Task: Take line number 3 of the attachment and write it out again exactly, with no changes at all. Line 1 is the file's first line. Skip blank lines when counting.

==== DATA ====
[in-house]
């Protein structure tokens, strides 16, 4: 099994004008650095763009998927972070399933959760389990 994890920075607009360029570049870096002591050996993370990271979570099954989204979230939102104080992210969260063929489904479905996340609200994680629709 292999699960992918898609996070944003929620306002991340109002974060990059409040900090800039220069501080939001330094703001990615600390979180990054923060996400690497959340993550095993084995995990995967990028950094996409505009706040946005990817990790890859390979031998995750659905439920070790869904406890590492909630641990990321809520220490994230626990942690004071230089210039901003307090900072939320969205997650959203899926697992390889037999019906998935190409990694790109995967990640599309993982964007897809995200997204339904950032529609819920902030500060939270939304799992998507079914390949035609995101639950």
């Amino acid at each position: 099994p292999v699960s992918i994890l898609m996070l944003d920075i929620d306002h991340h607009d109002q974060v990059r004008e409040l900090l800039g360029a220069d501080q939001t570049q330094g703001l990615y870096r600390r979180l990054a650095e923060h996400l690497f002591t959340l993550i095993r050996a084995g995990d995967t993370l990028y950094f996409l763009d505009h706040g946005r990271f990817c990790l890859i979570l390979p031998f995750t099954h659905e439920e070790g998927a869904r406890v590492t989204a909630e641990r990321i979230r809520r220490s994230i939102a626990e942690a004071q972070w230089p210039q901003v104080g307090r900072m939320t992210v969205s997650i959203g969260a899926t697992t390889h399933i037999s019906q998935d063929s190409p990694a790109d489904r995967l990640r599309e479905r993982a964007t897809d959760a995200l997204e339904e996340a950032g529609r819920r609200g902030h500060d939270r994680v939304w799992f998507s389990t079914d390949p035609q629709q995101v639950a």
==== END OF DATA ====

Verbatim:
């Amino acid at each position: 099994p292999v699960s992918i994890l898609m996070l944003d920075i929620d306002h991340h607009d109002q974060v990059r004008e409040l900090l800039g360029a220069d501080q939001t570049q330094g703001l990615y870096r600390r979180l990054a650095e923060h996400l690497f002591t959340l993550i095993r050996a084995g995990d995967t993370l990028y950094f996409l763009d505009h706040g946005r990271f990817c990790l890859i979570l390979p031998f995750t099954h659905e439920e070790g998927a869904r406890v590492t989204a909630e641990r990321i979230r809520r220490s994230i939102a626990e942690a004071q972070w230089p210039q901003v104080g307090r900072m939320t992210v969205s997650i959203g969260a899926t697992t390889h399933i037999s019906q998935d063929s190409p990694a790109d489904r995967l990640r599309e479905r993982a964007t897809d959760a995200l997204e339904e996340a950032g529609r819920r609200g902030h500060d939270r994680v939304w799992f998507s389990t079914d390949p035609q629709q995101v639950a």